You’ll notice I’ve made some throttle position markers (pink tape) – an old trick from the twin-carb Tenere days to watch your economy, though at a regular 25kpl (low 70s mpg), with this bike, it won’t be so critical.

I got the German Off The Road rack for 200 quid (no longer made?). It’s similar to many other designs and goes to show how simple and light a strong rack can be – as long as you’re hanging bags off them and not trying to support them.
Fitting was a bit tricky – nothing new there then! You may need help lifting the back of the bike to get the front pillion mounts to line up and you’ll have to remove the fuse box and loosen the nearside rear wiring loom and the back rack/plate thing to move the rear light hanger back to get the nuts on for the back mounts.

I’ve always fancied some TT Zega Flex fabric panniers (full review). Compared to the ubiquitous alloy Zegas, I’ve never seen a set of the much smaller Flexes in action. ‘Semi rigid’ means they keep their shape but won’t bite at my shins when I take a dab through a oued. The TT catalog says they can only take 5kgs which must be a misprint. Whatever, I’ve weighed them packed for departure and there’s 9kg in each one, plus 6kg in the Ortleib on the back.
The adapter plates supplied didn’t fit my OTR rack (as expected – they’re for TT racks). I managed to get 3 of 4 mounting hooks on; the last mount point needed a coat hook from B&Q. Nice, light bags, abouy 25 litres capacity; a bit expandable, an outside zip pocket and a less useful under pocket too. I don’t expect they’re waterproof so will use bin bags. An Ortlieb bag goes across the back for light/soft stuff.
The Zegas are supposed to join together to make a backpack – how often will you use that compared to carrying them into a hotel? So I cut off the backpacking straps and knotted on a pair of holdall-style handles (top right) with the spare strapage left over. Looks messy but much more functional for carrying the bags or getting inside them. I can also tighten a strap across the back seat to join pull up handles and so take the strain off the mounts frame mounts. This makes them ‘assisted-throwovers and on the dirt is bound to help while barely getting in the way.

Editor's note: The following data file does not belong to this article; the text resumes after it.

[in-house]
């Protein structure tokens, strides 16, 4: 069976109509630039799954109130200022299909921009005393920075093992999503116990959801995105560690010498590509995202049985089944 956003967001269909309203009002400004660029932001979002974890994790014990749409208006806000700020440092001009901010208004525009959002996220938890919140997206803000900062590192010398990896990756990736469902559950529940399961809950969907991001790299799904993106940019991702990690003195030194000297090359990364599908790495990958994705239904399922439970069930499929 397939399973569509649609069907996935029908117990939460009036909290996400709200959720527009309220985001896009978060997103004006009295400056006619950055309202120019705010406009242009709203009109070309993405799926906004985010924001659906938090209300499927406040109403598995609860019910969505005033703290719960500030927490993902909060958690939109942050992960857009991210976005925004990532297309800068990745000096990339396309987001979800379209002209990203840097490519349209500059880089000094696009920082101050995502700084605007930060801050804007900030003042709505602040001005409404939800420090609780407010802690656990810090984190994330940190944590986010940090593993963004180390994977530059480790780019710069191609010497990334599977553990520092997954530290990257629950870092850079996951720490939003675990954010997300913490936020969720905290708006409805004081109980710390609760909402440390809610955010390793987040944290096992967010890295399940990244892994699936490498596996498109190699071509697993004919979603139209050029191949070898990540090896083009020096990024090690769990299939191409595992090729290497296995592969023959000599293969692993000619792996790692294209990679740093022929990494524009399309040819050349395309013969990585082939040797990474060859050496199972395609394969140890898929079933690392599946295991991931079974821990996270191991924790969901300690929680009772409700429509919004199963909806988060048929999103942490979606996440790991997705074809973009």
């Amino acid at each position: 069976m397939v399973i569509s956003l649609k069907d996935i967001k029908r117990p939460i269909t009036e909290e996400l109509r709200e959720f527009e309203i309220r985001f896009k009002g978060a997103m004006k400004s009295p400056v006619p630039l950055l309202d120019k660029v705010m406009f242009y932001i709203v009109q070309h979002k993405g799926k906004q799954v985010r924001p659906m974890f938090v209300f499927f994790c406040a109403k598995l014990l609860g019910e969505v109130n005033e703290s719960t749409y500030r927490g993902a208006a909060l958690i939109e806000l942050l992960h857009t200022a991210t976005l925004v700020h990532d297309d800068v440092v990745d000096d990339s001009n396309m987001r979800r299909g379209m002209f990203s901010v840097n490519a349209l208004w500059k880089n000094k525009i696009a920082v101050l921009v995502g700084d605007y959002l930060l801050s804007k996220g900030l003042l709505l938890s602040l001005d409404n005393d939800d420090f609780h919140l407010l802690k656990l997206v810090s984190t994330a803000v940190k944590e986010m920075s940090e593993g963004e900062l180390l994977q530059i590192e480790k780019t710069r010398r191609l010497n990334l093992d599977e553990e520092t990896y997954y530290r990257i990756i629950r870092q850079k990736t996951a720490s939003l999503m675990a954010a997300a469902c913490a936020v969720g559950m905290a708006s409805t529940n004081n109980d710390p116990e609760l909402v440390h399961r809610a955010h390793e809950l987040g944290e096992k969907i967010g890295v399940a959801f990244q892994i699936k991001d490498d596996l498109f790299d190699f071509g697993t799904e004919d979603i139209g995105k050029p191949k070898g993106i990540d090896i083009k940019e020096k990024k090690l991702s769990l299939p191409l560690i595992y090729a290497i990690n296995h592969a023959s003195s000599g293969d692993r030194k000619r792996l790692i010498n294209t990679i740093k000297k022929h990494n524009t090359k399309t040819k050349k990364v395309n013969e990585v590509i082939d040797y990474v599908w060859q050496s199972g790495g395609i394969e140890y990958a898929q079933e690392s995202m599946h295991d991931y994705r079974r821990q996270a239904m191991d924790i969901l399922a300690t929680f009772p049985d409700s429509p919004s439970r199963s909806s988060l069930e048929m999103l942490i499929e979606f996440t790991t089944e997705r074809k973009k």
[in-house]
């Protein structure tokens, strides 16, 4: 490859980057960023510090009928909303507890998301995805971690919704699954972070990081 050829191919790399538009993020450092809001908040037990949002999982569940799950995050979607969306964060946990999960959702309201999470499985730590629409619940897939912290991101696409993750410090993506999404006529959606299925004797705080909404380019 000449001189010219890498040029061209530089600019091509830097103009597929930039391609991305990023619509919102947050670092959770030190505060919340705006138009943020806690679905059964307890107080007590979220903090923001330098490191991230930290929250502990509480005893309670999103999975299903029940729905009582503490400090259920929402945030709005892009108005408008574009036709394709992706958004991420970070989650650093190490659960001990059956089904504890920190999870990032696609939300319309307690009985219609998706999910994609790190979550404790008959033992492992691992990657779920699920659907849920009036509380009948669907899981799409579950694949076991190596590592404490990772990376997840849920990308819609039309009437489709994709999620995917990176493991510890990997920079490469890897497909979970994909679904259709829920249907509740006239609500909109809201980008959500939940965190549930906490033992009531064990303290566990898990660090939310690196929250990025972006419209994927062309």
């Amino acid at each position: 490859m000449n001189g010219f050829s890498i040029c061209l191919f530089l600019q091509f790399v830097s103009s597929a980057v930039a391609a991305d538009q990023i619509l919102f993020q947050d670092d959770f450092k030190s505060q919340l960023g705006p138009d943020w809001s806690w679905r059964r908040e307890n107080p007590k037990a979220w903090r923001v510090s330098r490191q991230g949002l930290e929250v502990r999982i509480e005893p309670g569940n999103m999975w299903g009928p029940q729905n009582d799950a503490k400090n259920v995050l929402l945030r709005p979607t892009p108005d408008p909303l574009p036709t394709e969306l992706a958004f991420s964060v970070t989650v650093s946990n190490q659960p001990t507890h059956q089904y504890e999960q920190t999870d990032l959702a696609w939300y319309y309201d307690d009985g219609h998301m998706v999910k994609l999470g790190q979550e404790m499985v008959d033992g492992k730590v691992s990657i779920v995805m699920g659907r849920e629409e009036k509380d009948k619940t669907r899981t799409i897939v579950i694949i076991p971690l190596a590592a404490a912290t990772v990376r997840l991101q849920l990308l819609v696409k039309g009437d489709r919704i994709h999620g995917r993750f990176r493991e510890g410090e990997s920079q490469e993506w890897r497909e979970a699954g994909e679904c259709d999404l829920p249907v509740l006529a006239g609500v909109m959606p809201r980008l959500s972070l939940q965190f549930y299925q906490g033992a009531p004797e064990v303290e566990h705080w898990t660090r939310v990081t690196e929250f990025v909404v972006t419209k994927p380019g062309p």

The locking device (left) is pretty flimsy but let’s face it, it’s only there to stop them falliing off. Anyone could get into these with a sharp, hot knife. Once you have the knack, mounting on and off is a breeze. Hopefully the bags will absorb the shock and preserve the mounts when the bike falls over.

There is a small bar above the clocks/display for GPS mounting but space is limited and my bulky Garmin 76 set up (right); it would obscure the clocks and probably shake loose so it’s gone down on the bars; not so line-of-sight but closeat hand to work the buttons. There is a power take-off plug behind the headlight cover I’m told but it’s some odd connection apparently, so until I have a chance to make something neater, I kept it simple and wired an old 12v cig plug from the bars under the tank to the battery with a fuse nearby. It means stuff can be run with the bike electrics turned off

I’ve also got a Touratech Windscreen Spoiler as my first abiding impression of this bike was how noisy it was at speed. The screen is great for sure but at 6′ 1″ (186cm) it’s too low for me – and as far as the ears go is actually worse than nothing. Hopefully this quickly removable gadget will ease the transit across Spain. It may need bending and curving which can be easily done with perspex with something like a hair dryer, commonly found in the sort of hotels I frequent. It’s the sort of thing I would have spent a day making myself badly out of an old bit of aquarium. How times change…

Oh, and Matt welded on the all important side stand foot while I stood by and took a picture.